US agency provides $ 307 million for local water projects



OHKAY OWINGEH PUEBLO, NM – The USDA has announced that it will issue up to $ 307 million in grants and low-interest loans to modernize rural water infrastructure.

The program covers less than 10,000 towns in 34 states and Puerto Rico territories.

Authorities made a presentation at the Ohkay Owingeh Pueblo wastewater treatment center north of Santa Fe. There, employees have been working to keep a dilapidated plant up and running for thousands of residents along Rio Grande.

Prior to a tour of a factory run by an indigenous people in New Mexico, Secretary of Agriculture Tom Birsak said in a statement, “All communities need a safe, reliable and up-to-date water and sewage system. That’s it. “

The announcement is part of President Joe Biden’s and his administration’s multilateral push to get more support for the $ 973 billion infrastructure package, including over $ 5 trillion in new spending.


Pueblo will receive a $ 610,000 loan and a $ 1.6 million grant to improve its wastewater treatment plant, which is part of its $ 4 million investment in the state. Federal officials say they will allow tribes to begin servicing more than 1,000 amputated inhabitants by treating 33% more water each day.

State and local grants will be required to complete the expansion of the wastewater treatment center, Bilsack said.

In the center of a small plant, a metal trough about 100 feet (30 meters) old, decades old, has rusted, and the metal is now dark orange. Factory workers said the device that mixes sewage and air to induce bacterial breakdown of waste is about a year away from rust.

Wastewater treatment plant manager Nelson Edmons told Billsack on a tour with Democrat Teresa Leger Fernandez, who serves the majority of Hispanic and Native American districts.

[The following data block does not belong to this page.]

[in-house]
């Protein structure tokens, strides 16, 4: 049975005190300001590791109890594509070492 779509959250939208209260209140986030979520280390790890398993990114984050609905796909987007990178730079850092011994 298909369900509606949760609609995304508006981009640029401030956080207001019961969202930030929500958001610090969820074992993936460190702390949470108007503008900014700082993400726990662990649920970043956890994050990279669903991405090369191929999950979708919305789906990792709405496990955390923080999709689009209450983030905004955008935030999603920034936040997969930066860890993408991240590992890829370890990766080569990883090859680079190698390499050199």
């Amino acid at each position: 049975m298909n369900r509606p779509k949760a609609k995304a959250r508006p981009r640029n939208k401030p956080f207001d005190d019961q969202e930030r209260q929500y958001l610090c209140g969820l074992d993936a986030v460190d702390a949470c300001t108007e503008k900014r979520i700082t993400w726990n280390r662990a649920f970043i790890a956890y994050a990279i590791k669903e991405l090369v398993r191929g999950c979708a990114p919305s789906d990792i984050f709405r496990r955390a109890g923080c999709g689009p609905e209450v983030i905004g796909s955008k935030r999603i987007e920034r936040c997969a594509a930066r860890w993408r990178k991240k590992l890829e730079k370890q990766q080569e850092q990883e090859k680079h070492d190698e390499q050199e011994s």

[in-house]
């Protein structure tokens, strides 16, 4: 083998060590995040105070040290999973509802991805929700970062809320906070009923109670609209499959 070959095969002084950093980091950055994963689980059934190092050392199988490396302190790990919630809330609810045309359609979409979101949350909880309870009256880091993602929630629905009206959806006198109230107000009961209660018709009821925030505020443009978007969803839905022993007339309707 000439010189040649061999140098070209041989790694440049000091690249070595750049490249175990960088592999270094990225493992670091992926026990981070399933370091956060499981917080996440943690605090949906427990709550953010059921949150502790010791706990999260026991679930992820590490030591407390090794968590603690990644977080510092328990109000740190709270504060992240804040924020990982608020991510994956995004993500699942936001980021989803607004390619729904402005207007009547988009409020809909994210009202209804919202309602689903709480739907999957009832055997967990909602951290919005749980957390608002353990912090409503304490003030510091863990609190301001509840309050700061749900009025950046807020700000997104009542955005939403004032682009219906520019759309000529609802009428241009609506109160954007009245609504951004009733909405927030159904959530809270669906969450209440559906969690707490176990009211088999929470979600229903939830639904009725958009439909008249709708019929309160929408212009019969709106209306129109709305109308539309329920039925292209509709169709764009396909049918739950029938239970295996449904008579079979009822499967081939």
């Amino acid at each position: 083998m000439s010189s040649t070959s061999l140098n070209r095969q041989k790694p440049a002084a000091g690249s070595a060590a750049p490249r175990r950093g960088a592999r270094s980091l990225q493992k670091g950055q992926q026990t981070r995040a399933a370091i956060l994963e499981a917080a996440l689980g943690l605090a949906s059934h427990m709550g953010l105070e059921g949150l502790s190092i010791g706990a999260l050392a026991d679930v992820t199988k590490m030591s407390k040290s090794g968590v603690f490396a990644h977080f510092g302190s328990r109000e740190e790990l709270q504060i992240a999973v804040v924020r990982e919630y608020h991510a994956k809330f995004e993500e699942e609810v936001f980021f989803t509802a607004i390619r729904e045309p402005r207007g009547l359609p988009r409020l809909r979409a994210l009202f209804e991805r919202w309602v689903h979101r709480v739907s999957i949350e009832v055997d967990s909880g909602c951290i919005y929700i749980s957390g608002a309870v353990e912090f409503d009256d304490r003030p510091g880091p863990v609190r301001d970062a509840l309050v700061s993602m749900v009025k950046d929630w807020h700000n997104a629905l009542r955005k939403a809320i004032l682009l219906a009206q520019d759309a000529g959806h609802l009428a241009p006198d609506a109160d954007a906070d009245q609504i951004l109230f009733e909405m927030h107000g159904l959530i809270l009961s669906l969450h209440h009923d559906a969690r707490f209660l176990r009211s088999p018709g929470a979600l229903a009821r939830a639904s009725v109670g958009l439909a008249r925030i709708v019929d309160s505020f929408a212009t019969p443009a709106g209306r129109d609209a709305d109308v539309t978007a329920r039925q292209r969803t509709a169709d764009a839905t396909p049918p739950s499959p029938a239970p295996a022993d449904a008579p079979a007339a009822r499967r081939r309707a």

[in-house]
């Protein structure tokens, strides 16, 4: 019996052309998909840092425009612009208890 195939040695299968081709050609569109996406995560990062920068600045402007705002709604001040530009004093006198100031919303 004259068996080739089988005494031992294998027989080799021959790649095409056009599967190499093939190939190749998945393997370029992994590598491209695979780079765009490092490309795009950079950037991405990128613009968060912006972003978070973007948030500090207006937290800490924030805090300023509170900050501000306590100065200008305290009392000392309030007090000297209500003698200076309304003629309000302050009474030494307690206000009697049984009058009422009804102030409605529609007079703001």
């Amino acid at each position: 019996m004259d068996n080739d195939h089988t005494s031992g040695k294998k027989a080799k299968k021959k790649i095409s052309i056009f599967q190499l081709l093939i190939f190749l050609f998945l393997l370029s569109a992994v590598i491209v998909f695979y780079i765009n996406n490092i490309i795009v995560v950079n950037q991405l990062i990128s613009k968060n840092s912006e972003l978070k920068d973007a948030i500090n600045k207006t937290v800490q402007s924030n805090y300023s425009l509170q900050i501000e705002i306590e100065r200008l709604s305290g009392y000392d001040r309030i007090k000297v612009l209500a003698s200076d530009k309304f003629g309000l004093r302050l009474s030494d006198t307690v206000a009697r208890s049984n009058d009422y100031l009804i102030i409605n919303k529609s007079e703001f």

“The results of decades of reduced investment in physical infrastructure have had the greatest impact on color communities, which is why USDA is investing in water infrastructure in rural and tribal communities. Is most needed to rebuild better, stronger and more equitable than ever before.

Within some minority communities, Billsack has been the subject of criticism of how he handled discrimination complaints during his tenure as Secretary of Agriculture for the Obama administration.

An African-American farmer was angry with Biden’s appointment due to the unresolved surge in civil rights complaints. But in March, Billsack announced a program to allow color ranchers to borrow.

A coalition of Hispanic and Native American ranchers in New Mexico complained in 2015 that they were being discriminated against by the arbitrary revocation of grazing permits.


One of them blames the authorities for the death of his cow 10 years ago.

“I had to liquidate 250 animals overnight,” said Dave Sanchez, 61, of Chama, north of Ohkay Owingeh Pueblo.

He said during the Obama administration, Birsak declined many demands to address the concerns of a large group of ranchers in northern New Mexico and southern Colorado.

“We’re really disappointed with Billsack what he did under the Obama administration. I don’t know why he’s coming to New Mexico. He didn’t want to meet a Hispanic rancher. He didn’t want to meet me. We avoided them, “Sanchez said after learning of his visit on Tuesday.

“USDA takes discrimination complaints seriously and aims to ensure that all programs operate fairly,” agency spokeswoman Kate Waters said in a statement Wednesday.


Attanasio is a corps member of the Associated Press / Report for America Statehouse News Initiative. Report for America is a non-profit national service program that places journalists in the local newsroom to report on unreported issues. Follow Attanasio twitter..

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US agency provides $ 307 million for local water projects


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